Wednesday, March 17, 2010

Top O' The Mornin' - 'Tis Saint Paddy's Day!

Beannachtai na Feile Padraig!! That’s how you say Happy Saint Patrick’s Day in Gaelic. I know this only because I looked it up, even though half my ancestors came from the auld sod. Though I am the oldest child of my family, I can’t recall any of my elderly relatives on my dad’s side speaking anything but English.

March 17th is widely believed to be the day that Saint Patrick died, and while the accuracy of reports about his driving the snakes out of Ireland are suspect, there are some stories of his life in the late 4th and early 5th century, like the snakes thing, which persist. A real Irishman will tell you Saint Brigid of Kildare, whose feast day is February 1st, has just as strong a claim to be the Patron Saint of Ireland.

My father’s family came from the south of Ireland, a tiny town called Lick Finn in County Cork, which is not much more than a wide spot in the road. I visited the place in the 70’s and actually met someone named Morrissey, so we presumed we were relatives. On that same trip, I went to the nearby Blarney Castle and kissed the famous stone. But, I’m pretty sure I had the gift of the gab long before I got down on my back, grabbed the pipes, and slid out to kiss the Blarney Stone.

The potato famine of 1845 to 1852 caused many of the Morrisseys from Lick Finn to board a ship and sail to America and look for a better life. My ancestors came through Boston, where Morrissey Boulevard is one of the main streets downtown. A couple of the boys got jobs with the railroad, building tracks to the west, and when they got to Rush Lake, Wisconsin, they quit the railroad and bought a tract of land and started farming.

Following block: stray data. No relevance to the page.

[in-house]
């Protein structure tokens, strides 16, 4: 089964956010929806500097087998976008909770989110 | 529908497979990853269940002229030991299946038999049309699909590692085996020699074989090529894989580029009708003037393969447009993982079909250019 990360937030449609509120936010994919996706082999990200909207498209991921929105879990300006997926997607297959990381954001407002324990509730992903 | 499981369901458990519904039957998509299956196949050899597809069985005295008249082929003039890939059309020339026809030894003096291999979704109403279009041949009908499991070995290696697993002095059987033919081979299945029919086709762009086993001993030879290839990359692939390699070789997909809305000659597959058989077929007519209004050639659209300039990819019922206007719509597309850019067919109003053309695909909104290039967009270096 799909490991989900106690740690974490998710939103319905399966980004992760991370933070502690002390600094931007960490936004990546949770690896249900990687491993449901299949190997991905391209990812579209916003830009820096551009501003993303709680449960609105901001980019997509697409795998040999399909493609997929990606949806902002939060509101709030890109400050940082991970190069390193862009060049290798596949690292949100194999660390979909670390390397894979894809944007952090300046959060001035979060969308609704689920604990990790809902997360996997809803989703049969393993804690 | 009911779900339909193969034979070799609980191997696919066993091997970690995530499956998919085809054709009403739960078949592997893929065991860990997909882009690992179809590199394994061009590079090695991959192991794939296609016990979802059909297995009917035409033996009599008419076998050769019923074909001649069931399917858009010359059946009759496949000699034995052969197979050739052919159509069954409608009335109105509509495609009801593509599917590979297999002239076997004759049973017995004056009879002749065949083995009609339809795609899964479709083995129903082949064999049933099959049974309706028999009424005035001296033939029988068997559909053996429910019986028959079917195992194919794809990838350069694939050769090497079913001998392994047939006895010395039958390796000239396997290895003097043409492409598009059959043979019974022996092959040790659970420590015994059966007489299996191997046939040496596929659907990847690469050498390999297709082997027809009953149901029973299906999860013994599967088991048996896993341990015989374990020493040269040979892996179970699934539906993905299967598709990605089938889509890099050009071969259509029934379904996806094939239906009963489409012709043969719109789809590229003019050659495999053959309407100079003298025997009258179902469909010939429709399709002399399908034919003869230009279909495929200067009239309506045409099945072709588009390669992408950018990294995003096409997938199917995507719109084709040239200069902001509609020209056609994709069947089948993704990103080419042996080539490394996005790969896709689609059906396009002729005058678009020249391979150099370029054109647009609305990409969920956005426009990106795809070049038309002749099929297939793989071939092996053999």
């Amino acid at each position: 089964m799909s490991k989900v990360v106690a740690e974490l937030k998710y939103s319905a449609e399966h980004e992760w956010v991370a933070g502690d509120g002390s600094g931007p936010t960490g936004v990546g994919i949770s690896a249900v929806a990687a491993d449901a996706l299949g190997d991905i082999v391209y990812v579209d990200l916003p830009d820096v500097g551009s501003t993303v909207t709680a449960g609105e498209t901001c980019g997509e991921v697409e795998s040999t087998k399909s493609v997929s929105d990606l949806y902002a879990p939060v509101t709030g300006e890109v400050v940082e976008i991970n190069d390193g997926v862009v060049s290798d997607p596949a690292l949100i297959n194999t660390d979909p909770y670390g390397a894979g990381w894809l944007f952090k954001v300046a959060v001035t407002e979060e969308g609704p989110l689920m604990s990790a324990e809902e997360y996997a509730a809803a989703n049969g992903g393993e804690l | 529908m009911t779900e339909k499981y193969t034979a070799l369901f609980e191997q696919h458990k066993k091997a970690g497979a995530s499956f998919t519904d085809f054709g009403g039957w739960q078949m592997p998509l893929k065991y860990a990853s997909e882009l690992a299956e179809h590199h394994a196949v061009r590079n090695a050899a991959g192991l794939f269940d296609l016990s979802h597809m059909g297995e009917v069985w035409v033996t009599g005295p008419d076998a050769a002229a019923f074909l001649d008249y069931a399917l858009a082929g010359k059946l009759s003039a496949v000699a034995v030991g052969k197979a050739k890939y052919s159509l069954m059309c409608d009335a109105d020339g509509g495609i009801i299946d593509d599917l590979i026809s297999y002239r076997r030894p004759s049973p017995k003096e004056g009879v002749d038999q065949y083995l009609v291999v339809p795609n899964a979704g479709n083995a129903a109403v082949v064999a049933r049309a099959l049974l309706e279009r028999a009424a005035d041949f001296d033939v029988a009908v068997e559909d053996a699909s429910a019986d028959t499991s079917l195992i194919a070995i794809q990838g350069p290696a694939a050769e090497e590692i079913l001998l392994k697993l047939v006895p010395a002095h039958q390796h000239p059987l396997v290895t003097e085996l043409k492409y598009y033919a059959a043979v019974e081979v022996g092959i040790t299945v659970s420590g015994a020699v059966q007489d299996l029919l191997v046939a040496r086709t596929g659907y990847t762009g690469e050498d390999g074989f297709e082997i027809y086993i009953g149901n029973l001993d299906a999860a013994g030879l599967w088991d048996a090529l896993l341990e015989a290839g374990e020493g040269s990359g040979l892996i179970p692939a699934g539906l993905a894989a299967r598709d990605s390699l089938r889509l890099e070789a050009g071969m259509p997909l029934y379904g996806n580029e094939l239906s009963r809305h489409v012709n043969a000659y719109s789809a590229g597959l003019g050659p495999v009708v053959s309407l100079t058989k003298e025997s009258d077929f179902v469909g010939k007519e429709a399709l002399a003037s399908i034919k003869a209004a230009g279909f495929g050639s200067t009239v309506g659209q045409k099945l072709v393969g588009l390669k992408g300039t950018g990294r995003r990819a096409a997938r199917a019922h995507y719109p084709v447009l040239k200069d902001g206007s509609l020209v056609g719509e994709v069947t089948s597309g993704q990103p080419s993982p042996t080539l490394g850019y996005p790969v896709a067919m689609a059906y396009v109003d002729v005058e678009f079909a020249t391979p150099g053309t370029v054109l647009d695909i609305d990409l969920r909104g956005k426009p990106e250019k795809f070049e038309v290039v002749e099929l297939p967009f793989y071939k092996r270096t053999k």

As near as I can tell, I’m not really related to the Irish singer Morrissey. And that’s OK with me, because most of his music is moody and dark and depressing. I like the happy and peppy Celtic stuff, like the dancing and drinking scene below decks, from the movie “Titanic”.

And the corned beef? I know, it’s tradition to eat corned beef and cabbage on Saint Patrick’s Day, but corned beef’s origin is in New York City, not Ireland. The cabbage part is Irish, and, of course, no Irish meal is complete without some form of potatoes.

So wear some green and eat some potatoes and have a green beer – a Guinness or a Smithwick’s would be nice – or a shot of Jameson Irish Whiskey. But above all, have fun – it’s what the Irish would want you to do.

1 comment:

  1. Sure and it's a Jameson's you'd be havin' is it? The Catholic whiskey. Rough as the Devil's Causeway, the Protestants say. A fistfight in every bottle.

    Now the Bushmills, that's another story. Smooth as a tenor and gentle as the Liffey.

    But if you would rather steer clear of sectarians peering into the contests of your glass, go with Powers. It's the Dublin whiskey and a fine drink it is.

    Reminds me of a potcheen story ...

    Doctor tells me ... "You're gettin' fat. I think it's the potatoes."

    "But Doc, says I, potatoes are good for a man."

    "Yes," he says, "they are, but you're eatin' too many. You need to cut back."

    "OK, doc. I won't eat so many ... But I notice you didn't say anything about drinkin' them."
    Do those wearin' the green today get together to drive the snakes out of Madison? In NYC there will be a few SEEING snakes before this day is done.